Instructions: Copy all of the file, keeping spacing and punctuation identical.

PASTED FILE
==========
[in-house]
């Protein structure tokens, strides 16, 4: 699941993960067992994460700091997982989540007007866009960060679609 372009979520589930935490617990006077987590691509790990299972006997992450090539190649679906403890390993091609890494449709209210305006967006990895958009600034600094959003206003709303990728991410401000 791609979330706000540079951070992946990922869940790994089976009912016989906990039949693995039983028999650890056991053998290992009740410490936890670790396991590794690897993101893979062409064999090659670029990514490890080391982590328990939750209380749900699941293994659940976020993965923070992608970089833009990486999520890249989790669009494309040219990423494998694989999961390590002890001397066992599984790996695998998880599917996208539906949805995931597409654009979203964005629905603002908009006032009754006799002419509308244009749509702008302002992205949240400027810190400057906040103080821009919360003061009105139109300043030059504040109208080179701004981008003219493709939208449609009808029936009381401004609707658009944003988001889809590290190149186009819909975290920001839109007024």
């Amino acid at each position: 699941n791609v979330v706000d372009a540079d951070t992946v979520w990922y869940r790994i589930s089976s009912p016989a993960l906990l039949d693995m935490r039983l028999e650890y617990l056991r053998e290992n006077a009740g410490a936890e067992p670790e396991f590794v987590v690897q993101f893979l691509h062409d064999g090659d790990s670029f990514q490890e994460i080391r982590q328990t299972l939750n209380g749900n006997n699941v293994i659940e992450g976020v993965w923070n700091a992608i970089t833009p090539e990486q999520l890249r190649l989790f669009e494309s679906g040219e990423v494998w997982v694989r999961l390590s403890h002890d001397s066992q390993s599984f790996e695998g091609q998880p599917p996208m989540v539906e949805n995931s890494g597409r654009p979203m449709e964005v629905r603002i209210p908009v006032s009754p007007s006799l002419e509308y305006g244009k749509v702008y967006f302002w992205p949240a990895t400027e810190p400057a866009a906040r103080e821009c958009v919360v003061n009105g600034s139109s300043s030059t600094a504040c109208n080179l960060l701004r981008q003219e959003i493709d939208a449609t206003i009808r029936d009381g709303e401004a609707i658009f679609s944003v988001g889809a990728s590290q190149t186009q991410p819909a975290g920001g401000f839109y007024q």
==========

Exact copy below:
[in-house]
């Protein structure tokens, strides 16, 4: 699941993960067992994460700091997982989540007007866009960060679609 372009979520589930935490617990006077987590691509790990299972006997992450090539190649679906403890390993091609890494449709209210305006967006990895958009600034600094959003206003709303990728991410401000 791609979330706000540079951070992946990922869940790994089976009912016989906990039949693995039983028999650890056991053998290992009740410490936890670790396991590794690897993101893979062409064999090659670029990514490890080391982590328990939750209380749900699941293994659940976020993965923070992608970089833009990486999520890249989790669009494309040219990423494998694989999961390590002890001397066992599984790996695998998880599917996208539906949805995931597409654009979203964005629905603002908009006032009754006799002419509308244009749509702008302002992205949240400027810190400057906040103080821009919360003061009105139109300043030059504040109208080179701004981008003219493709939208449609009808029936009381401004609707658009944003988001889809590290190149186009819909975290920001839109007024």
């Amino acid at each position: 699941n791609v979330v706000d372009a540079d951070t992946v979520w990922y869940r790994i589930s089976s009912p016989a993960l906990l039949d693995m935490r039983l028999e650890y617990l056991r053998e290992n006077a009740g410490a936890e067992p670790e396991f590794v987590v690897q993101f893979l691509h062409d064999g090659d790990s670029f990514q490890e994460i080391r982590q328990t299972l939750n209380g749900n006997n699941v293994i659940e992450g976020v993965w923070n700091a992608i970089t833009p090539e990486q999520l890249r190649l989790f669009e494309s679906g040219e990423v494998w997982v694989r999961l390590s403890h002890d001397s066992q390993s599984f790996e695998g091609q998880p599917p996208m989540v539906e949805n995931s890494g597409r654009p979203m449709e964005v629905r603002i209210p908009v006032s009754p007007s006799l002419e509308y305006g244009k749509v702008y967006f302002w992205p949240a990895t400027e810190p400057a866009a906040r103080e821009c958009v919360v003061n009105g600034s139109s300043s030059t600094a504040c109208n080179l960060l701004r981008q003219e959003i493709d939208a449609t206003i009808r029936d009381g709303e401004a609707i658009f679609s944003v988001g889809a990728s590290q190149t186009q991410p819909a975290g920001g401000f839109y007024q």